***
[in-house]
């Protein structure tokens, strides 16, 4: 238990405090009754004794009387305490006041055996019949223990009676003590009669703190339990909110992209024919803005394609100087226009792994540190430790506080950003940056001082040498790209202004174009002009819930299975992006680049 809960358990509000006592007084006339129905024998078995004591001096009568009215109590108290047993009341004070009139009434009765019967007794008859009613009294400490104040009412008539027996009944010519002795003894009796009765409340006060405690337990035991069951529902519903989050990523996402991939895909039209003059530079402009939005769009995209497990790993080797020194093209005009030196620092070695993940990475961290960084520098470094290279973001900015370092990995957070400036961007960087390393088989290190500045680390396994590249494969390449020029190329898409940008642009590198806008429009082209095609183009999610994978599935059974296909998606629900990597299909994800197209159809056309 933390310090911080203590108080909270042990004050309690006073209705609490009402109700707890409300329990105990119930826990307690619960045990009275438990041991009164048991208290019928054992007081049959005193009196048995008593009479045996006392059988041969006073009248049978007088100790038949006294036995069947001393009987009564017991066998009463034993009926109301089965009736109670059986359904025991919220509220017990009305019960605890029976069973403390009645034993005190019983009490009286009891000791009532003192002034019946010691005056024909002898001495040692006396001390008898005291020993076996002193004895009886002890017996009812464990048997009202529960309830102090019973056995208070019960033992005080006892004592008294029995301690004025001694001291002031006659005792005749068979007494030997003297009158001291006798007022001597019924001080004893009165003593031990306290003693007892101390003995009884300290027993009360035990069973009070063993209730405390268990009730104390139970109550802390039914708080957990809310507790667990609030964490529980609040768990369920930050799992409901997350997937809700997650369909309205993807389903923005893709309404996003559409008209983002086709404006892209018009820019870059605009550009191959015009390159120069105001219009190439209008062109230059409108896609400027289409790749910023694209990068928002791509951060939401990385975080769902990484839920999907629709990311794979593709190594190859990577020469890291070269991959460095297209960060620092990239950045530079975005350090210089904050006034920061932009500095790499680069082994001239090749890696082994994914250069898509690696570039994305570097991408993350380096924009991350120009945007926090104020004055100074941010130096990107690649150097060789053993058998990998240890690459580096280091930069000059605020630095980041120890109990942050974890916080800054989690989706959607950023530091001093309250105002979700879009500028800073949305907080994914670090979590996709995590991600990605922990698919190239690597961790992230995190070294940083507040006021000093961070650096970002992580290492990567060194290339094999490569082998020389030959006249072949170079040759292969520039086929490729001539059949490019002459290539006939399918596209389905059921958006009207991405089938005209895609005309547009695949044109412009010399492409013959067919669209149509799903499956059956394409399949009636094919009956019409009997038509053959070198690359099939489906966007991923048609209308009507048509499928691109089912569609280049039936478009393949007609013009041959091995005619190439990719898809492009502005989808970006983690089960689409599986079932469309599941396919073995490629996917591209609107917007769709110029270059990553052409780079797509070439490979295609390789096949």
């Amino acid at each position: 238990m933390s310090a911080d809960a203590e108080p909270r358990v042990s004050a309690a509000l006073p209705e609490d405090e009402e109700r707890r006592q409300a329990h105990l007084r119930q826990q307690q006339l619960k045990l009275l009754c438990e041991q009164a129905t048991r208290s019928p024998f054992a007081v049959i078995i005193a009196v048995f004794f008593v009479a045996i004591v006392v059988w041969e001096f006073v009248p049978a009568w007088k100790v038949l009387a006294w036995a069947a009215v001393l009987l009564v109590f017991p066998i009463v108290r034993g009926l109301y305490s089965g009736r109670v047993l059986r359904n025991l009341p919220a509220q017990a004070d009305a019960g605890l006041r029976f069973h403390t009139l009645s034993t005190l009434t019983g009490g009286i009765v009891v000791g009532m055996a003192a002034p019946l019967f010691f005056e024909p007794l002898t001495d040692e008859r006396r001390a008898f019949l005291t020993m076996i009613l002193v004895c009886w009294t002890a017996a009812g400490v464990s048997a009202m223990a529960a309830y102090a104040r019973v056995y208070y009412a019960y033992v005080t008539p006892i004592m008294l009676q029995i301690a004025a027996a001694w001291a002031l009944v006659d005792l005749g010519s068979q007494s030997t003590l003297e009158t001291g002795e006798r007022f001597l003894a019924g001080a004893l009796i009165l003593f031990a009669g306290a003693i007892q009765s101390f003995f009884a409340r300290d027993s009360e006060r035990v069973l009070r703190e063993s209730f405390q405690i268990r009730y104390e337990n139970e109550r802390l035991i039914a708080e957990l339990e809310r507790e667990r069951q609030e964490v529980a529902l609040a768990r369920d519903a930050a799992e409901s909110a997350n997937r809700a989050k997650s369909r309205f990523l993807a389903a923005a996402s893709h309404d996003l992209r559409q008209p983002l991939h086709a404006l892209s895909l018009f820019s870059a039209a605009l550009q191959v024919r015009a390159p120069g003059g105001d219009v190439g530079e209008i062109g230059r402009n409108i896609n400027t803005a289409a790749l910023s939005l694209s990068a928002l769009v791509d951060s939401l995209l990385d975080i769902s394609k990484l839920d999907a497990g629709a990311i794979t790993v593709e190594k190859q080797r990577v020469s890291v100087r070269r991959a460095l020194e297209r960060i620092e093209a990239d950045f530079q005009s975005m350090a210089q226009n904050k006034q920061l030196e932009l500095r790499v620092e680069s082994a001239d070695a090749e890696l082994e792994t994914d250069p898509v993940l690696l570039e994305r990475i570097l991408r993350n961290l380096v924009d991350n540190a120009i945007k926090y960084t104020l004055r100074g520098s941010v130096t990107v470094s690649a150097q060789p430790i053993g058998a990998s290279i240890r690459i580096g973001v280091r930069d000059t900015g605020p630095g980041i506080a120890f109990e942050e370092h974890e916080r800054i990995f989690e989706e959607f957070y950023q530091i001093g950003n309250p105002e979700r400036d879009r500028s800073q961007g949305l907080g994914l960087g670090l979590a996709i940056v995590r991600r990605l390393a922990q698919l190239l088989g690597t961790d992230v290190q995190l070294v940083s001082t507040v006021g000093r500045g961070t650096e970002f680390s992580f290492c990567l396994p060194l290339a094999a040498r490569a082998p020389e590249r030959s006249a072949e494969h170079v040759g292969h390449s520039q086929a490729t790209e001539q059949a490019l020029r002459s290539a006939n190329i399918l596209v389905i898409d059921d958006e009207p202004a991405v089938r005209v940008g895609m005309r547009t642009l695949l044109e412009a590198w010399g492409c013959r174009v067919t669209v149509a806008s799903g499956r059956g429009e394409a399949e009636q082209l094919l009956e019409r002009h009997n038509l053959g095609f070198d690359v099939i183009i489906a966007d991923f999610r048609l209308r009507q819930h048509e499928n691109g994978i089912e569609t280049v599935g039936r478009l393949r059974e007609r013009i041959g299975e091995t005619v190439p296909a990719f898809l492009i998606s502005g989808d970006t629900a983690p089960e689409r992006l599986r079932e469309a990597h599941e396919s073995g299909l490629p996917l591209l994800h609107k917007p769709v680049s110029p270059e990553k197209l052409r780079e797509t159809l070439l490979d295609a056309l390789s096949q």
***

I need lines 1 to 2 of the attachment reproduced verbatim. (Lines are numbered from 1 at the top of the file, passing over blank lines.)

[in-house]
């Protein structure tokens, strides 16, 4: 238990405090009754004794009387305490006041055996019949223990009676003590009669703190339990909110992209024919803005394609100087226009792994540190430790506080950003940056001082040498790209202004174009002009819930299975992006680049 809960358990509000006592007084006339129905024998078995004591001096009568009215109590108290047993009341004070009139009434009765019967007794008859009613009294400490104040009412008539027996009944010519002795003894009796009765409340006060405690337990035991069951529902519903989050990523996402991939895909039209003059530079402009939005769009995209497990790993080797020194093209005009030196620092070695993940990475961290960084520098470094290279973001900015370092990995957070400036961007960087390393088989290190500045680390396994590249494969390449020029190329898409940008642009590198806008429009082209095609183009999610994978599935059974296909998606629900990597299909994800197209159809056309 933390310090911080203590108080909270042990004050309690006073209705609490009402109700707890409300329990105990119930826990307690619960045990009275438990041991009164048991208290019928054992007081049959005193009196048995008593009479045996006392059988041969006073009248049978007088100790038949006294036995069947001393009987009564017991066998009463034993009926109301089965009736109670059986359904025991919220509220017990009305019960605890029976069973403390009645034993005190019983009490009286009891000791009532003192002034019946010691005056024909002898001495040692006396001390008898005291020993076996002193004895009886002890017996009812464990048997009202529960309830102090019973056995208070019960033992005080006892004592008294029995301690004025001694001291002031006659005792005749068979007494030997003297009158001291006798007022001597019924001080004893009165003593031990306290003693007892101390003995009884300290027993009360035990069973009070063993209730405390268990009730104390139970109550802390039914708080957990809310507790667990609030964490529980609040768990369920930050799992409901997350997937809700997650369909309205993807389903923005893709309404996003559409008209983002086709404006892209018009820019870059605009550009191959015009390159120069105001219009190439209008062109230059409108896609400027289409790749910023694209990068928002791509951060939401990385975080769902990484839920999907629709990311794979593709190594190859990577020469890291070269991959460095297209960060620092990239950045530079975005350090210089904050006034920061932009500095790499680069082994001239090749890696082994994914250069898509690696570039994305570097991408993350380096924009991350120009945007926090104020004055100074941010130096990107690649150097060789053993058998990998240890690459580096280091930069000059605020630095980041120890109990942050974890916080800054989690989706959607950023530091001093309250105002979700879009500028800073949305907080994914670090979590996709995590991600990605922990698919190239690597961790992230995190070294940083507040006021000093961070650096970002992580290492990567060194290339094999490569082998020389030959006249072949170079040759292969520039086929490729001539059949490019002459290539006939399918596209389905059921958006009207991405089938005209895609005309547009695949044109412009010399492409013959067919669209149509799903499956059956394409399949009636094919009956019409009997038509053959070198690359099939489906966007991923048609209308009507048509499928691109089912569609280049039936478009393949007609013009041959091995005619190439990719898809492009502005989808970006983690089960689409599986079932469309599941396919073995490629996917591209609107917007769709110029270059990553052409780079797509070439490979295609390789096949």